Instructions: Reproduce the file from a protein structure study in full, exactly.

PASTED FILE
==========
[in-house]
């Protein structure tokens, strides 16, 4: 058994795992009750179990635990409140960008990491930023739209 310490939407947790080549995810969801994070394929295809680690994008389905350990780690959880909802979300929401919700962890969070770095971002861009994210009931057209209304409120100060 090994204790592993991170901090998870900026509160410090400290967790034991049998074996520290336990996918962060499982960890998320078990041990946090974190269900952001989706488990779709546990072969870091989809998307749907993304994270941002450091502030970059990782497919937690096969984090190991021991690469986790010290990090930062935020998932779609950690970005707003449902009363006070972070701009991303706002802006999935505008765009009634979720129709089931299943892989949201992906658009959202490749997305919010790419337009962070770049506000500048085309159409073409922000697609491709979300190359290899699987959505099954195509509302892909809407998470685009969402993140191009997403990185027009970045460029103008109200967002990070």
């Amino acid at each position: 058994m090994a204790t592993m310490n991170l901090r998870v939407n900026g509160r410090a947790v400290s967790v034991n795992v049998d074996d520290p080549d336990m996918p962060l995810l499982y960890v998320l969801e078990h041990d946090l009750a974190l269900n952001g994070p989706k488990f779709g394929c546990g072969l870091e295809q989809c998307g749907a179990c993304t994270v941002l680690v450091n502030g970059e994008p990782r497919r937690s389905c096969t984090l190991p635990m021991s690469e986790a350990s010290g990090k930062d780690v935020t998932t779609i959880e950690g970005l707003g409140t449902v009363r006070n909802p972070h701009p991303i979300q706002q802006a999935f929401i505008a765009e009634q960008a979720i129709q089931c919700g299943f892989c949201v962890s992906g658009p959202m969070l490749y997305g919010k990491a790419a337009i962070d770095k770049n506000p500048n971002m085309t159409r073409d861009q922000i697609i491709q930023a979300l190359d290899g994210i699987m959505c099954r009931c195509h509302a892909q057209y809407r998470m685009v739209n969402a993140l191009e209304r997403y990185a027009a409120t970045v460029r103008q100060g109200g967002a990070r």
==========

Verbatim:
[in-house]
């Protein structure tokens, strides 16, 4: 058994795992009750179990635990409140960008990491930023739209 310490939407947790080549995810969801994070394929295809680690994008389905350990780690959880909802979300929401919700962890969070770095971002861009994210009931057209209304409120100060 090994204790592993991170901090998870900026509160410090400290967790034991049998074996520290336990996918962060499982960890998320078990041990946090974190269900952001989706488990779709546990072969870091989809998307749907993304994270941002450091502030970059990782497919937690096969984090190991021991690469986790010290990090930062935020998932779609950690970005707003449902009363006070972070701009991303706002802006999935505008765009009634979720129709089931299943892989949201992906658009959202490749997305919010790419337009962070770049506000500048085309159409073409922000697609491709979300190359290899699987959505099954195509509302892909809407998470685009969402993140191009997403990185027009970045460029103008109200967002990070």
């Amino acid at each position: 058994m090994a204790t592993m310490n991170l901090r998870v939407n900026g509160r410090a947790v400290s967790v034991n795992v049998d074996d520290p080549d336990m996918p962060l995810l499982y960890v998320l969801e078990h041990d946090l009750a974190l269900n952001g994070p989706k488990f779709g394929c546990g072969l870091e295809q989809c998307g749907a179990c993304t994270v941002l680690v450091n502030g970059e994008p990782r497919r937690s389905c096969t984090l190991p635990m021991s690469e986790a350990s010290g990090k930062d780690v935020t998932t779609i959880e950690g970005l707003g409140t449902v009363r006070n909802p972070h701009p991303i979300q706002q802006a999935f929401i505008a765009e009634q960008a979720i129709q089931c919700g299943f892989c949201v962890s992906g658009p959202m969070l490749y997305g919010k990491a790419a337009i962070d770095k770049n506000p500048n971002m085309t159409r073409d861009q922000i697609i491709q930023a979300l190359d290899g994210i699987m959505c099954r009931c195509h509302a892909q057209y809407r998470m685009v739209n969402a993140l191009e209304r997403y990185a027009a409120t970045v460029r103008q100060g109200g967002a990070r």